FATF is not the only institution that has issued guidelines and promoted the use of digital media for onboarding clients when using digital financial services. Both US FinCEN and Hong Kong’s KHMA have chosen a similar approach. Because of Covid-19, large industries are beginning to take initiatives in the United States to opt for the use of digital identities in order to support lockdowns. Telehealth restrictions for Medicare have been waived in the United States, and it is now possible to hold remote consultations with slightly more flexible criteria.
How can Veriff help?
The year 2020 brings along a series of changes for the financial sector. All industries, not just fintechs, are being forced to go digital. However, focusing on digital requires KYC processes to be effective with a level of security equal to or greater than the previous procedure. Industries are looking for reliable partners to help them meet AML requirements and delight customers.
This is where Veriff comes in. Simply verifying document validity and matching it to the person seemingly presenting the document is not sufficient - it needs an intelligent decision engine to verify a person’s identity. A one-size-fits-all solution does not work either.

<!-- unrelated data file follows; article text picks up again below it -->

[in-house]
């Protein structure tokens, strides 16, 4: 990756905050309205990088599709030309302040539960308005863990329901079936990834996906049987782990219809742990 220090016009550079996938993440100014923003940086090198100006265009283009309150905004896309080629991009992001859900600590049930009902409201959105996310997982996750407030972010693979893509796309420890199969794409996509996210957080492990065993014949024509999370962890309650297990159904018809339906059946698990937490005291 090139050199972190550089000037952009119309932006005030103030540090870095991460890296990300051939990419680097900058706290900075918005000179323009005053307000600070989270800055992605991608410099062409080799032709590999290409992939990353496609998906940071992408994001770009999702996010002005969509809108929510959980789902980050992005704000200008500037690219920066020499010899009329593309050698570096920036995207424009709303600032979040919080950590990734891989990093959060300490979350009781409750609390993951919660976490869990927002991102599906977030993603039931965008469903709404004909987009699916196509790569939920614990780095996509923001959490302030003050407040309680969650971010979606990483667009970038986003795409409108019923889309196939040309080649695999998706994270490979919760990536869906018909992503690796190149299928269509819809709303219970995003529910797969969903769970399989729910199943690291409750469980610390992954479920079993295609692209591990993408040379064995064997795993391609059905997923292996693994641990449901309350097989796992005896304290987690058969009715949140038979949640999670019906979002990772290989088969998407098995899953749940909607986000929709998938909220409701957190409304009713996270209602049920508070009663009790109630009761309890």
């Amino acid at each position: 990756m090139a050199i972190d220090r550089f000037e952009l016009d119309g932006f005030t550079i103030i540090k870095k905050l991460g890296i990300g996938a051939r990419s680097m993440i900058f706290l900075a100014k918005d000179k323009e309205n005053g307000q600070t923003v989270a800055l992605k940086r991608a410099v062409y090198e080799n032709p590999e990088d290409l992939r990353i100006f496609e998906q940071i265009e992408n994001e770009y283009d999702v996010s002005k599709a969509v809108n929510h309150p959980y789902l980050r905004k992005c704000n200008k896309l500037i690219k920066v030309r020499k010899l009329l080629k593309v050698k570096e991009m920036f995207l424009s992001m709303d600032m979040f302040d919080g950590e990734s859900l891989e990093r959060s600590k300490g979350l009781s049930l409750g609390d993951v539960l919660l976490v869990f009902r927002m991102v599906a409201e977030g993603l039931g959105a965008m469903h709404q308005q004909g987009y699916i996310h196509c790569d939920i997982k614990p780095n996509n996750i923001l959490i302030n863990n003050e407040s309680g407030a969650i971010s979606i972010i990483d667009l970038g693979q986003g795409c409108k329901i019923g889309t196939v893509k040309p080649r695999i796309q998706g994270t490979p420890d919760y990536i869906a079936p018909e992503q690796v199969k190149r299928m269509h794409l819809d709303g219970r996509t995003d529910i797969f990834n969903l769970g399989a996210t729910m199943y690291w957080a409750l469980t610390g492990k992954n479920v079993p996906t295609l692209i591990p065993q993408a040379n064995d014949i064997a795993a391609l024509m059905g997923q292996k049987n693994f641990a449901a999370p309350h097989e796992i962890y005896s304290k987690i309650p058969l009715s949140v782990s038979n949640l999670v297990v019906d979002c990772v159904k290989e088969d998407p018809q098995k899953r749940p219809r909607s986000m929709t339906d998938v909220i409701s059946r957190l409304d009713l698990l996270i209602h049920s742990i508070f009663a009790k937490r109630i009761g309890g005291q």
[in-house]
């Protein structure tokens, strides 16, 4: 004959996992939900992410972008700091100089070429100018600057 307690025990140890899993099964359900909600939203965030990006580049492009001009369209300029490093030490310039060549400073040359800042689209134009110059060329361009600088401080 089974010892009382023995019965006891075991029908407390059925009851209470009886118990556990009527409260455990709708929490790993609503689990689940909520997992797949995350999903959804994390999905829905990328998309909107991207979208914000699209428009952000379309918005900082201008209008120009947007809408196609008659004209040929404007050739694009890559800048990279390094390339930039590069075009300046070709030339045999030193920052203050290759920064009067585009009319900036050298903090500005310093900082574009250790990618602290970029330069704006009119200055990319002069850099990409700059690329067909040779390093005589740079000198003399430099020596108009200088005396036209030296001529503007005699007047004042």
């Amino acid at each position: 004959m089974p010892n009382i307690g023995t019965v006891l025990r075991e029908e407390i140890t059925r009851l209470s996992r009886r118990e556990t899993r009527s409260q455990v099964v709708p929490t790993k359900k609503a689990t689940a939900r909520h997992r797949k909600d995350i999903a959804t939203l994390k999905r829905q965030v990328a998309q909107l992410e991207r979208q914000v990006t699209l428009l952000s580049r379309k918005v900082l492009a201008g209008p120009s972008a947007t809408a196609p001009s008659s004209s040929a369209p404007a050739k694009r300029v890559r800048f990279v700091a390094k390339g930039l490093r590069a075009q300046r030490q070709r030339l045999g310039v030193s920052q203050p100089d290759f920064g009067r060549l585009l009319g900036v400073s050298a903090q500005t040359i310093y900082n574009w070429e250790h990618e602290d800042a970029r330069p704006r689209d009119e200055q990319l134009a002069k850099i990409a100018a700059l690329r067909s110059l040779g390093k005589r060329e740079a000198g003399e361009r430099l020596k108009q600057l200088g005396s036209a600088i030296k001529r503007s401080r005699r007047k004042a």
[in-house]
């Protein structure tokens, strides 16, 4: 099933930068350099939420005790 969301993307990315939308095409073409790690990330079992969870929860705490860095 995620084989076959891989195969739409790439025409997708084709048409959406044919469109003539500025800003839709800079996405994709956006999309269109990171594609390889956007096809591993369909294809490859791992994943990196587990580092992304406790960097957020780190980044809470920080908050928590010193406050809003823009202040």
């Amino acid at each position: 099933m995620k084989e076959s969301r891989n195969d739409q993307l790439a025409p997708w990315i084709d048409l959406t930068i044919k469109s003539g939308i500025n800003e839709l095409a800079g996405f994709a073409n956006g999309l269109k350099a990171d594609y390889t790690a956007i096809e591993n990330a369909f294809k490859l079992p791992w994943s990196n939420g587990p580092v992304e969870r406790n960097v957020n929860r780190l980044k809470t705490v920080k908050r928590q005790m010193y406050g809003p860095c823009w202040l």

Veriff is an identity verification provider that configures its checks and services for each client according to the compliance requirements, unique risk appetite and internal processes for customer onboarding. We help companies find the best ratio between fraud-prevention and the pass-rates. Our decision profile - a highly customizable and configurable flow - makes it possible to scale fraud protection up or down according to the requirements for compliance, speed, and conversions.
Also, what sets us apart is the variety and richness of data that we collect from each session. With the help of artificial intelligence, Veriff analyses hundreds of technological and behavioural variables in seconds to make a verification decision. We cross-compare sessions and leverage device and network information, customer behavioural information in our video first approach. All of this data enables us to make fast, yet accurate decisions.
All in all, we have the necessary technology to digitize the onboarding process for new clients and simplify the due diligence that subjects bound by the Anti-Money Laundering scheme must perform to use financial services without increasing risk. Therefore, it is expected that industries traditionally focused on the face-to-face approach look for digital alternatives. According to International Data Corporation, by 2024, over 50% of user interface interactions will use AI-enabled computer vision, speech, natural language processing (NLP), and AR/VR. Veriff is ready to help make it happen.
Mario Alfaro is a Legal Counsel at Veriff. He has been working in the legal field since 2013. He has developed his career from the banking sector, immigration law and human rights, and now focused on issues related to data protection.